Some may see dried flowers and herbs as a hobby but in fact you can save vast sums of money if you choose to dry your own florals as they are costly nearly anywhere that you purchase them and can be grown and dried for a tenth the sum that it would cost to purchase them.
Dried flowers are useful in arrangements and for bath salts, soaps as well as to use in many other craft items.
Dried Yarrow, Dyed Burgundy
To Dry Your Own
Pick your flowers in dry weather. Preferably you will pick them after 11 am, when the dew has evaporated from the ground, and bunch them into small bouquets, protected from dust by covering them with a sheet of paper.
To preserve their bright colors, hang flowers in a dry well ventilated area, with very little light, such as an attic, garage or a closet. Too much light will cause discoloration of the flowers, fading them
Herbs which will be used for cooking, should not be hung upside down, as this will deplete their essential oils. Instead, use paper towels or a wire screen to dry them, or, it can be done quite effectively in the microwave on low power, using paper towels below them.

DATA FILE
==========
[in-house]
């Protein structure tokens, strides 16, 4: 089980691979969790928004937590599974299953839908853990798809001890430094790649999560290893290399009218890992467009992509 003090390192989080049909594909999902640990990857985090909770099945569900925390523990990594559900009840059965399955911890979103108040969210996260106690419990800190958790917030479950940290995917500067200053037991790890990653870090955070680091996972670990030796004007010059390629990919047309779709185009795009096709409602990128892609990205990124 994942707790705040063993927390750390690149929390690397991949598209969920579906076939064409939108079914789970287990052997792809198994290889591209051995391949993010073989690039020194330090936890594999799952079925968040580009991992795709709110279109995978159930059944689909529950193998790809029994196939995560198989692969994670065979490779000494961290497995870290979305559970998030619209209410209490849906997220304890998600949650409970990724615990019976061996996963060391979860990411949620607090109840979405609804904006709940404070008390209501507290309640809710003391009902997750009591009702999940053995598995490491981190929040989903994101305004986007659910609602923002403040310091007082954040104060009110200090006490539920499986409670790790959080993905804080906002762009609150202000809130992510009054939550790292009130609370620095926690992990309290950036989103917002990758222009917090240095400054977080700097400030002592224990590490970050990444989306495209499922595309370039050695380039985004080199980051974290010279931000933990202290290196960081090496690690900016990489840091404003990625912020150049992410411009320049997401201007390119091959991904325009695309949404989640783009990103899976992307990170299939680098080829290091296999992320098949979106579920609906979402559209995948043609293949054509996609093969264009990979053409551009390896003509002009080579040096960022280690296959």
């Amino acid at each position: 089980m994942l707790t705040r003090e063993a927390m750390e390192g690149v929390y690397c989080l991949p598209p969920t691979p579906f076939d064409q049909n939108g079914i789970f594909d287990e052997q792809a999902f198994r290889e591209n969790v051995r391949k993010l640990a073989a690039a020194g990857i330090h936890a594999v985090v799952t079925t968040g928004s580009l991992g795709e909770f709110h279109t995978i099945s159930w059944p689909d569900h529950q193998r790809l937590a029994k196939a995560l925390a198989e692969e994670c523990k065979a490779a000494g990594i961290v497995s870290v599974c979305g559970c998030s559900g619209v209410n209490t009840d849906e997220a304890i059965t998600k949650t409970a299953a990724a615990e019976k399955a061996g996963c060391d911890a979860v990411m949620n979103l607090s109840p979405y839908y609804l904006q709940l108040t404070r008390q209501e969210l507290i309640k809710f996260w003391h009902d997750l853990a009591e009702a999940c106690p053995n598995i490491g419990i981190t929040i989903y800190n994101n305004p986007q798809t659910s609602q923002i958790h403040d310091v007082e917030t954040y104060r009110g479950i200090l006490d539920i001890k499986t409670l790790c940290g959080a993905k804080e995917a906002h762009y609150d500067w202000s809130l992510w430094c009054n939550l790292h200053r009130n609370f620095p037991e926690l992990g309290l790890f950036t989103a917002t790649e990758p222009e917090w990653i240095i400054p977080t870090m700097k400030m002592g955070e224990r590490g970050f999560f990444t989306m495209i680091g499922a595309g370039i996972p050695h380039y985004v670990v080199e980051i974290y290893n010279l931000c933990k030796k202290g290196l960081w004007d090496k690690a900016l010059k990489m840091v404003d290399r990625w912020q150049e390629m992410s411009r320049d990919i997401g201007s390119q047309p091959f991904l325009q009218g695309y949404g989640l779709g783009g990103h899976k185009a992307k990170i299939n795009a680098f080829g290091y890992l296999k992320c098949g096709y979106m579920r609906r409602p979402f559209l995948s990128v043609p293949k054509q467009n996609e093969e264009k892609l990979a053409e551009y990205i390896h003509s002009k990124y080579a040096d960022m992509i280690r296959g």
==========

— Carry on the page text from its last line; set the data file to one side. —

Blue Salvia, Dried
PREVENTING PETAL DROP
To prevent your flowers from losing their petals while drying, pick them before they are fully opened up, and leave a sufficient amount of space between the hanging bouquets, or about six inches.
You can replace brittle stems with bits of metal florist wire, while the flower is still fresh.
Thread a length of wire through the stem and bloom of brittle flowers such as straw flowers, while they are fresh. Bend a small hook at the end and pull the wire down into the bloom to conceal it.
You can stabilize the colors of leaves by ironing them with a moderately hot iron. The larger ones can be ironed directly, such as maple and oak, while smaller more delicate ones can be ironed between the pages of newsprint .
The heat will set and stabilize the colors even if you don’t iron them or dip them into wax.